What do Sabine Meyer, Christian Tetzlaff, Tabea Zimmermann and Alban Gerhardt have in common? They are not only internationally successful soloists, they are all also former members of the National Youth Orchestra of Germany. Since 1969, this orchestra has offered young instrumentalists between the ages of 14 and 19 – most of them winners of the German national “Jugend musiziert” competition – the opportunity to gain their first experiences of a symphony orchestra at a professional standard. The admission procedure is already like the professionals, and only those who pass the audition can become members. Three times a year the young people come together to rehearse a concert programme which they subsequently take on tour under the leadership of experienced orchestral musicians and conductors such as Gerd Albrecht, Heinz Holliger or Kurt Masur.
In 2008 the National Youth Orchestra of Germany made their first appearance in Scharounʼs temple of the muses, the Philharmonie, at the invitation of the Berliner Philharmoniker Foundation together with Sabine Meyer as the soloist and Michael Boder as the conductor. Since then, they have come to Berlin every year, the young members always impressing audiences with their sheer joy of music-making. In 2011, Sir Simon Rattle was the conductor and said enthusiastically:, “What a pleasure it is to meet this wonderful new generation of musical colleagues.” The National Youth Orchestra of Germany gives about 25 concerts every year, and not only in Germany but all over the world. As musical ambassadors for Germany they have performed in countries such as Venezuela, the USA and Poland. On 8 April 2013 they make their next appearance at the Philharmonie – with a programme in which the music of the Orient and Occident meet. There are, incidentally, 18 former members of the National Youth Orchestra of Germany among the Berliner Philharmoniker.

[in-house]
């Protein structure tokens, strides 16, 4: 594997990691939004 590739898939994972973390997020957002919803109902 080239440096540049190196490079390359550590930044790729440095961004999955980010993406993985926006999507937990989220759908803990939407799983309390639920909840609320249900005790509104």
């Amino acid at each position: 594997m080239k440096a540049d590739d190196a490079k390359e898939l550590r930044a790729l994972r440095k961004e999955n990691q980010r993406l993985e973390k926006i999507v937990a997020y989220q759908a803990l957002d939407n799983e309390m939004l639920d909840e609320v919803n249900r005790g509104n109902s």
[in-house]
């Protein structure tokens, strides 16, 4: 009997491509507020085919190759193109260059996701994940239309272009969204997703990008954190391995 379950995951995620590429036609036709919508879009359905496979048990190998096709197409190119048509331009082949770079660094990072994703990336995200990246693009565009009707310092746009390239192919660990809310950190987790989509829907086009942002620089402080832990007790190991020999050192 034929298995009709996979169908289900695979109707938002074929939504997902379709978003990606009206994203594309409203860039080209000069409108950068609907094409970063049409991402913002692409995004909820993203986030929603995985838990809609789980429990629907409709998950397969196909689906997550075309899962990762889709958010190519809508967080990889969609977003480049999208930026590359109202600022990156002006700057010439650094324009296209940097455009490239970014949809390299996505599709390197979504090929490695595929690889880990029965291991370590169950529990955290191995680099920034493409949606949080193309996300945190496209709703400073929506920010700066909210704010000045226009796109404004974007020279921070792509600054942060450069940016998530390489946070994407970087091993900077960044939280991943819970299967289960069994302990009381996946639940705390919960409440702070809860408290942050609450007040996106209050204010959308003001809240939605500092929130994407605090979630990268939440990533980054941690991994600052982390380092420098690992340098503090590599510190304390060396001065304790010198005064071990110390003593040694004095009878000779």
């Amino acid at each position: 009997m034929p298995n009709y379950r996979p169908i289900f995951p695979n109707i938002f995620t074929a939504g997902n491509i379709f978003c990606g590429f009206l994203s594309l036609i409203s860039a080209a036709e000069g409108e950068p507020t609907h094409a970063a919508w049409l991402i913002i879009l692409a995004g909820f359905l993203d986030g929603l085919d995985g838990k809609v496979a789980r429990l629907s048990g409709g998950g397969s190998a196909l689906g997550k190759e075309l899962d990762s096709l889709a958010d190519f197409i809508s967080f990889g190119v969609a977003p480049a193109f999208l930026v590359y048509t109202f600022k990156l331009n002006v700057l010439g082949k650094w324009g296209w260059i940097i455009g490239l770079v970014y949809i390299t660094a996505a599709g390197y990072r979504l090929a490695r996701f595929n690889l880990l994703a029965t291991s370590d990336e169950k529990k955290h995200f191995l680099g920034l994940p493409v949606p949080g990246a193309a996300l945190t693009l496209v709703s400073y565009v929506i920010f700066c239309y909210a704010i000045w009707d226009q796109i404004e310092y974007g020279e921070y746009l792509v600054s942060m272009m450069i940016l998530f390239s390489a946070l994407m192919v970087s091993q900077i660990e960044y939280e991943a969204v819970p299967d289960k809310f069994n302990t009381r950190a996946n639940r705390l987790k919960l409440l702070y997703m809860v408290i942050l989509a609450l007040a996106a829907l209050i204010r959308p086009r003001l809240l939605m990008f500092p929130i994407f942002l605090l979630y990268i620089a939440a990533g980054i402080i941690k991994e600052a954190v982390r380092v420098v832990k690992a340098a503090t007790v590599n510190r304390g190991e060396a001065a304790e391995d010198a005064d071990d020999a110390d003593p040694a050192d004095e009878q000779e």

While their experience in the National Youth Orchestra of Germany often contributes to the young musicians deciding on a musical career, the first step on the career ladder has already been taken by members of the Junge Deutsche Philharmonie. These instrumentalists, aged between 18 and 28, are already studying at German music colleges and are amongst the best in their field. They want to be orchestral musicians and are preparing themselves in the best way possible for their future careers through their involvement in this orchestra. And not only that: The Junge Deutsche Philharmonie is an orchestra in which the members participate democratically in the planning of the programme as well as in the choice of conductors and soloists. Contemporary music is an important focus of their repertoire and is included in almost every concert programme.
The concerts which the Junge Deutsche Philharmonie have given in the Philharmonie have also demonstrated this special programming concept. For their first appearance at the invitation of the Berliner Philharmonker Foundation in 2002, the programme, in addition to Joseph Haydnʼs Symphony No. 45 and excerpts from Richard Wagnerʼs Tristan und Isolde, also included Hans Werner Henze’s Tristan Préludes. Last year, under the direction of Kristjan Järvi, the Junge Deutsche Philharmonie performed Olivier Messiaen's Turangalîla-Symphonie in Berlin, which they played – according to the critic of the Tagesspiegel – “with energy and effervescence”. For their next concert in Berlin on 19 March, they will perform Gustav Mahlerʼs Ninth Symphony. This time, Jonathan Nott is at the helm, principal conductor of the Bamberg Symphony Orchestra. What attracts him to working with this student orchestra? “The young musicians always have a very special energy, and it is a particular responsibility for a conductor to give structure to this energy,” he revealed in an interview.